Václav Havel, the Czech dissident and finally president, who spent years in prison for truth-speaking under communism, documented with great profundity how truth is among the first casualties of political malfeasance and repression. Dietrich Bonhoeffer, Alexander Solzhenitsyn, George Orwell, Nelson Mandela, Martin Luther King Jr., Elie Wiesel and many other literary and political heroes of the 20th century also focused attention on the relationship between tyranny, injustice and the death of truth in public life. If their work (and subject) had been taken more seriously, perhaps fewer philosophers and regular people might have succumbed to the fashionable idea that truth is merely relative or a matter of perspective. Fewer might also vote for candidates with a record of making lying habitual.
“Fundamental to tyranny is the manipulation of truth, even the creation of an enforced empire of lies.”
Under tyrannical regimes, truth is concealed, redefined, controlled and suppressed by the leader, party or state. Fundamental to tyranny is the manipulation of truth, even the creation of an enforced empire of lies. “You will agree that 2 + 2 = 5, because we say so, and we will enforce our redefinition of truth until we break you.”
Yet no state has proved capable of destroying the human will to know and speak the truth. No matter how intense the repression, there always will be stalwart souls who commit themselves to tell the truth about what is really going on. Such loyalty to the truth amid regimes built on lies may be the ultimate revolutionary act in conditions of oppression. That commitment to know and speak the truth can be costly. Many millions died in the 20th century simply for telling the truth.
Reflecting on the dramatic scene of Jesus before Pilate, Croatian expat theologian Miroslav Volf sees a clash between “the truth of power” and “the power of truth.” This is a great insight.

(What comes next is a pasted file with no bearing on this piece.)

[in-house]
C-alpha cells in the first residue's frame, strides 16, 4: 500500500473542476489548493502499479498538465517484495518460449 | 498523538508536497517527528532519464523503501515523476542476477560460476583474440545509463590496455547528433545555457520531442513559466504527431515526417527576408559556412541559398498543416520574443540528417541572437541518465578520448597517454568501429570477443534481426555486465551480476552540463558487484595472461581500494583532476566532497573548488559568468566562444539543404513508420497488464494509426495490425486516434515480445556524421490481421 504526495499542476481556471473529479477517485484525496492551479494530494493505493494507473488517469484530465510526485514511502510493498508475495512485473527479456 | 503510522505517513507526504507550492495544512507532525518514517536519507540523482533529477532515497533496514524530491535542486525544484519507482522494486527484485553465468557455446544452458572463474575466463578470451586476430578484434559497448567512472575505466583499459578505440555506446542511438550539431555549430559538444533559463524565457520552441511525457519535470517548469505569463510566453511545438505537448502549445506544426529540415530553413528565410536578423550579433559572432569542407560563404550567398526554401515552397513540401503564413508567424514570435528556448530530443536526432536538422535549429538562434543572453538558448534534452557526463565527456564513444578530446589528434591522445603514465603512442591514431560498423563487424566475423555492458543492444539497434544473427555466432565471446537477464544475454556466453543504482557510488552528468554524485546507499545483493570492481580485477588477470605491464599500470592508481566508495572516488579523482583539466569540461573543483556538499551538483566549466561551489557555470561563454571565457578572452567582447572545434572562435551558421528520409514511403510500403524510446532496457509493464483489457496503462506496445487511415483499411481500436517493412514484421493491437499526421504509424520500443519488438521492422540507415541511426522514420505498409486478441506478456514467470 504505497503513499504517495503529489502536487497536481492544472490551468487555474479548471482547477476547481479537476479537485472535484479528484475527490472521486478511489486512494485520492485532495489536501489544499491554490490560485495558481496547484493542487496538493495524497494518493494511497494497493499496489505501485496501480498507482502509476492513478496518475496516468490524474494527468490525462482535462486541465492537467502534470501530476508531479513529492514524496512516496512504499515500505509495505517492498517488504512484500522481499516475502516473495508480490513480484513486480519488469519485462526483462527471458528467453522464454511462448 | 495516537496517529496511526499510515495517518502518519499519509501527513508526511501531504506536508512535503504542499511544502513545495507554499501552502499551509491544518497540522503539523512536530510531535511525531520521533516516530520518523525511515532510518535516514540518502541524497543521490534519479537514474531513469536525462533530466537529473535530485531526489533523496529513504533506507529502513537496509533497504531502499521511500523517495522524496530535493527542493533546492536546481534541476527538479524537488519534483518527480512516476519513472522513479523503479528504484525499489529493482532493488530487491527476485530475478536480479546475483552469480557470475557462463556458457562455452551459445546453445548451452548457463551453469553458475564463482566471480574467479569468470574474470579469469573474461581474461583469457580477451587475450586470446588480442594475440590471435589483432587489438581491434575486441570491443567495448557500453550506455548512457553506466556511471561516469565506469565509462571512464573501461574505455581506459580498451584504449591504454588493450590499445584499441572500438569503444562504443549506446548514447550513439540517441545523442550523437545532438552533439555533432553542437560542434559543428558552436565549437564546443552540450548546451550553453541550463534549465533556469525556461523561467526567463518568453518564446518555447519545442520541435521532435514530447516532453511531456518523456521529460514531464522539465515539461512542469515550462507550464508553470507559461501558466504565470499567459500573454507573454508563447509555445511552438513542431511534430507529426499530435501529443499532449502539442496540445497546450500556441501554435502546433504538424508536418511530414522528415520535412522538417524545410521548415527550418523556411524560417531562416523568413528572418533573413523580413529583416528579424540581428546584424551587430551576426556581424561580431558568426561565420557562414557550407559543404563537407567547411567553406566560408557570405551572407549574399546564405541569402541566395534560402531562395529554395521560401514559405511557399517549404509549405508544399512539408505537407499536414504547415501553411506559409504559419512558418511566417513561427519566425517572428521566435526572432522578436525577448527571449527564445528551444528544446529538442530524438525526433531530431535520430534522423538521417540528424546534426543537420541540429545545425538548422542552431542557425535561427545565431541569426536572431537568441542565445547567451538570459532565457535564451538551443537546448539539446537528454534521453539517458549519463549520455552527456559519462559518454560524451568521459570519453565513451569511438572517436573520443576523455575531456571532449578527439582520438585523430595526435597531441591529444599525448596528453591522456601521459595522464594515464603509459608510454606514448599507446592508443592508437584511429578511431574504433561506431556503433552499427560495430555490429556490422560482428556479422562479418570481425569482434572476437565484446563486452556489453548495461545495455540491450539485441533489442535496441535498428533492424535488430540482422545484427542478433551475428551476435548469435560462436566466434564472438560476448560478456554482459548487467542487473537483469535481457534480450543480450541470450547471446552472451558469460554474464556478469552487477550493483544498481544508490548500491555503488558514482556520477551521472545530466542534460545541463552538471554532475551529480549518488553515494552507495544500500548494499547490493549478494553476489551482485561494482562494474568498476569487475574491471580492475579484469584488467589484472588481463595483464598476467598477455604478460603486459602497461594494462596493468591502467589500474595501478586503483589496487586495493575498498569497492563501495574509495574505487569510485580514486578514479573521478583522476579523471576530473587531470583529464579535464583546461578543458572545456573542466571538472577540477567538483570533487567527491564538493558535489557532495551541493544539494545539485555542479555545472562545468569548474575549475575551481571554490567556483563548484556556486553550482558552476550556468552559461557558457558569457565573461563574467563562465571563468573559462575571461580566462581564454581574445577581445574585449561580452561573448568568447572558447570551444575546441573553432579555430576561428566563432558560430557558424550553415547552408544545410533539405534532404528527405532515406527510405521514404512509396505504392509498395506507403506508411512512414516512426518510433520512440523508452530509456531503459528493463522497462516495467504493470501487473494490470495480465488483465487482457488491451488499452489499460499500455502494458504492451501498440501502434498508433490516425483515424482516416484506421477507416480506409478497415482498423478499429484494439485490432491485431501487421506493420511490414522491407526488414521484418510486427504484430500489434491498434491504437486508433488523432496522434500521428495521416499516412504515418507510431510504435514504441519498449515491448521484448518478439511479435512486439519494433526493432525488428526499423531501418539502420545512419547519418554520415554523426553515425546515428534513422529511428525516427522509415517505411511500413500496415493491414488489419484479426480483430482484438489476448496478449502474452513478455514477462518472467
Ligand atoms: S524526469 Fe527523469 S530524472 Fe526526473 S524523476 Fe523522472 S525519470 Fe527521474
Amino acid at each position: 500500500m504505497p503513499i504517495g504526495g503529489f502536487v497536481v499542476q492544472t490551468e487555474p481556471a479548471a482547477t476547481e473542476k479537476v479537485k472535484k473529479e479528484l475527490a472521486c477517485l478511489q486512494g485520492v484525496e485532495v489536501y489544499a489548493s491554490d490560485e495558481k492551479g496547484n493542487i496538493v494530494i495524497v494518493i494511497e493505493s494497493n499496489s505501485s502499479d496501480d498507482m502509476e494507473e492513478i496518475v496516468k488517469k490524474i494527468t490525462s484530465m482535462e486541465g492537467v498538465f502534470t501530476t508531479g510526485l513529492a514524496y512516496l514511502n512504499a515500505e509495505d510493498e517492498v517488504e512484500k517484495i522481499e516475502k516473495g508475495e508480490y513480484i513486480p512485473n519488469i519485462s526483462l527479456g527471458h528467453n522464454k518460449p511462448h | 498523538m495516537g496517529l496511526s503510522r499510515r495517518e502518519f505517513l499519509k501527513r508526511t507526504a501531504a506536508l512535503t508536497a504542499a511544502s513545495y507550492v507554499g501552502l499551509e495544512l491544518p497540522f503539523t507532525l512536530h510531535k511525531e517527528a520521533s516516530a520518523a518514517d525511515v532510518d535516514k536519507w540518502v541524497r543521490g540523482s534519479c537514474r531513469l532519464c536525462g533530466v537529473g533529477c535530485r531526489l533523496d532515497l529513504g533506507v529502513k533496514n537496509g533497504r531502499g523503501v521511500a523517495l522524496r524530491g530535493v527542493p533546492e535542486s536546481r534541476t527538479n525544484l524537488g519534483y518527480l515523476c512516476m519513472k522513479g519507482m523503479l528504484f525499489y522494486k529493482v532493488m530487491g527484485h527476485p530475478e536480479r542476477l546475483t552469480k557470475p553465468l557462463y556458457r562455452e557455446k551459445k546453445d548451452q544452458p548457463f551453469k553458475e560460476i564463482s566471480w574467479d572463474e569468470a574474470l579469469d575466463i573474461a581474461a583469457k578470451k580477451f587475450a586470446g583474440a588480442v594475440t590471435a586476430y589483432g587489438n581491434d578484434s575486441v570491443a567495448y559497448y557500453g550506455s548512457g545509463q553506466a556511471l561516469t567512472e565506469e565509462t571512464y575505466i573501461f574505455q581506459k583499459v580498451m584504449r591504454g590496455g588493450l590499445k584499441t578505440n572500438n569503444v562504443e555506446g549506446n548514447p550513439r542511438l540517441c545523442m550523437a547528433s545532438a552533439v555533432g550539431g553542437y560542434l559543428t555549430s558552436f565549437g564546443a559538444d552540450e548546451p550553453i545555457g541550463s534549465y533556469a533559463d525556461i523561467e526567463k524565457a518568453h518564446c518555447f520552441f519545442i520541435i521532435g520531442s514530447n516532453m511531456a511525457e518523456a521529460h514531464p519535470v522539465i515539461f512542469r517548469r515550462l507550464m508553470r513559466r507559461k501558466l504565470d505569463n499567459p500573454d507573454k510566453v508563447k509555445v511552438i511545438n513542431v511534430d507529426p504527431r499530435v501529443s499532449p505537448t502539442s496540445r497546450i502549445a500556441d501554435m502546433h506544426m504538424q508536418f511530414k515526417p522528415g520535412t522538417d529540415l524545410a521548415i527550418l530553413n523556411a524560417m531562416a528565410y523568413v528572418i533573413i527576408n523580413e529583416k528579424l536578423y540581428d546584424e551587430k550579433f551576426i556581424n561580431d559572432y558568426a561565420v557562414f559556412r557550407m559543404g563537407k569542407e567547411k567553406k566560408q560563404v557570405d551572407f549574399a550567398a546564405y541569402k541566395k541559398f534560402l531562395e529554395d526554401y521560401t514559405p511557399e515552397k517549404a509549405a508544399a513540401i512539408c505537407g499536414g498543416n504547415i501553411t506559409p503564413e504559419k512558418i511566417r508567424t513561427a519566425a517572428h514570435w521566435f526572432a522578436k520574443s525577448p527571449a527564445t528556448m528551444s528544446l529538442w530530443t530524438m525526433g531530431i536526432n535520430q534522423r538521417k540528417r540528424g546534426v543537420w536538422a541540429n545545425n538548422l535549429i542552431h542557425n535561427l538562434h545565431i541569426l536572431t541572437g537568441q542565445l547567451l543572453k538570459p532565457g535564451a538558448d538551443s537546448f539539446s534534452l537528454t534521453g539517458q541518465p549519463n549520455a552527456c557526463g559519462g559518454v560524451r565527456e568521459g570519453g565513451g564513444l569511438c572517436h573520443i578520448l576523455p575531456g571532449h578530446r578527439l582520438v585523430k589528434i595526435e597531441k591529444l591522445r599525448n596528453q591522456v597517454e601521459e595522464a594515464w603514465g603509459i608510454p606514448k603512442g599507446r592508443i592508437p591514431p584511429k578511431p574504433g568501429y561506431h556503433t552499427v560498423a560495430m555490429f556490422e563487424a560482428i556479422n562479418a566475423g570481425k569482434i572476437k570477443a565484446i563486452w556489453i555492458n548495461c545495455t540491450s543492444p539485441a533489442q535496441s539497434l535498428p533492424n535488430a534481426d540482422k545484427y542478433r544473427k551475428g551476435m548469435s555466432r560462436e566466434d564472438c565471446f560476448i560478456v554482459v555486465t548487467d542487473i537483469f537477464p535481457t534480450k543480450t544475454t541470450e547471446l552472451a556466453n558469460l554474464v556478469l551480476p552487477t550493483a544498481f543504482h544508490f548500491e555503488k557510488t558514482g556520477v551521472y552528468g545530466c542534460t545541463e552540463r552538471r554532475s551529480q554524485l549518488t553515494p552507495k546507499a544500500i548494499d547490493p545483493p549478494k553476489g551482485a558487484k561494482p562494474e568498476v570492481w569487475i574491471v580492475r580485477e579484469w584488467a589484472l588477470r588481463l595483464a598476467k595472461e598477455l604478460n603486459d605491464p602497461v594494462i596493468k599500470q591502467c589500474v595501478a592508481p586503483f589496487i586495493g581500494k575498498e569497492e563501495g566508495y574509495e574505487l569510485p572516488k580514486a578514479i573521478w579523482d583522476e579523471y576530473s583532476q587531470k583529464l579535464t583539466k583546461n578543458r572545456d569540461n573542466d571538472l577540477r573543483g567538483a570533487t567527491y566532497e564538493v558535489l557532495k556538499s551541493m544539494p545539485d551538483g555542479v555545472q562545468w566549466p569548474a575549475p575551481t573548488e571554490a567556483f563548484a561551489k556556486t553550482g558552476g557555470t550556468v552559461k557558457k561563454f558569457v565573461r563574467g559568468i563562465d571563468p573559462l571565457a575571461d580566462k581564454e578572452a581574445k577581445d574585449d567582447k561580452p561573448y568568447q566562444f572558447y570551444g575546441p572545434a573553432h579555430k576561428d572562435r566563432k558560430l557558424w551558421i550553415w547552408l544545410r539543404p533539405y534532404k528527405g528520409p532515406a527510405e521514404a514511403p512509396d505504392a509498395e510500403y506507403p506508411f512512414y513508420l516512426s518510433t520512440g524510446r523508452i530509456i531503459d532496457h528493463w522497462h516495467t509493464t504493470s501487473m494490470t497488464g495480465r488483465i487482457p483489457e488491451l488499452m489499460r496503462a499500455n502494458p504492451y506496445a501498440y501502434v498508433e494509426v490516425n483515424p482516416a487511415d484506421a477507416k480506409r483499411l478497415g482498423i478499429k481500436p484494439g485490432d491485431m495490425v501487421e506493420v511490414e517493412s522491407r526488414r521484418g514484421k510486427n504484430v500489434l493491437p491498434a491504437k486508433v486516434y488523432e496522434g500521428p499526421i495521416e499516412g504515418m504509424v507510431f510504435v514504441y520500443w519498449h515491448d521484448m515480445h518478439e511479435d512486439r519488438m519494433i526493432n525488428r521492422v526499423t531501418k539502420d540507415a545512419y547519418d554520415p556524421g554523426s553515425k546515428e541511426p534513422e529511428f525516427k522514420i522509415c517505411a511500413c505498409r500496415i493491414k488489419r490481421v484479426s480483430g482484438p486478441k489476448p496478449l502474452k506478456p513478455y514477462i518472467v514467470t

One way to interpret Pilate’s famous “What is truth?” question is to view it as a taunt. “You speak to me of truth, Jesus of Nazareth. But I am the one who defines truth in this place and time. I will show you who defines truth by nailing you to one of our crosses.” Although Christ does end up hanging on the cross, his death ultimately marks the victory both of truth and of life. He could not be intimidated by Power into denying Truth.
In U.S. public life over these last four years, we witnessed a reign of lies. Roughly one-third of the public believed the lies. Many others did not believe the lies but they accommodated the liar out of fear and expedience. This was especially true in the Republican political class.
The most interesting people to watch during this awful time were not those whose party affiliation and ideology made it easy for them (us) to know Trump was a liar and wannabe tyrant. Instead, it was the population of Republicans who had to decide whether they would submit to “the truth of power” or “the power of truth.” The most impressive in this group are those who suffered real costs for choosing bedrock truth over Trumpian power. But there were not enough of them. Not only has our democracy suffered great damage but quite literally, many people are dead today because of the predictable yet craven choices of those who chose power over truth.
David P. Gushee is Distinguished University Professor of Christian Ethics and Director of the Center for Theology and Public Life at Mercer University. He is the past-president of both the American Academy of Religion and Society of Christian Ethics. He is an author or editor of 25 books. His most recognized works include “Righteous Gentiles of the Holocaust,” “Kingdom Ethics,” “The Sacredness of Human Life,” and “Changing Our Mind.” He earned the Ph.D. from Union Seminary. He and his wife, Jeanie, live in Atlanta.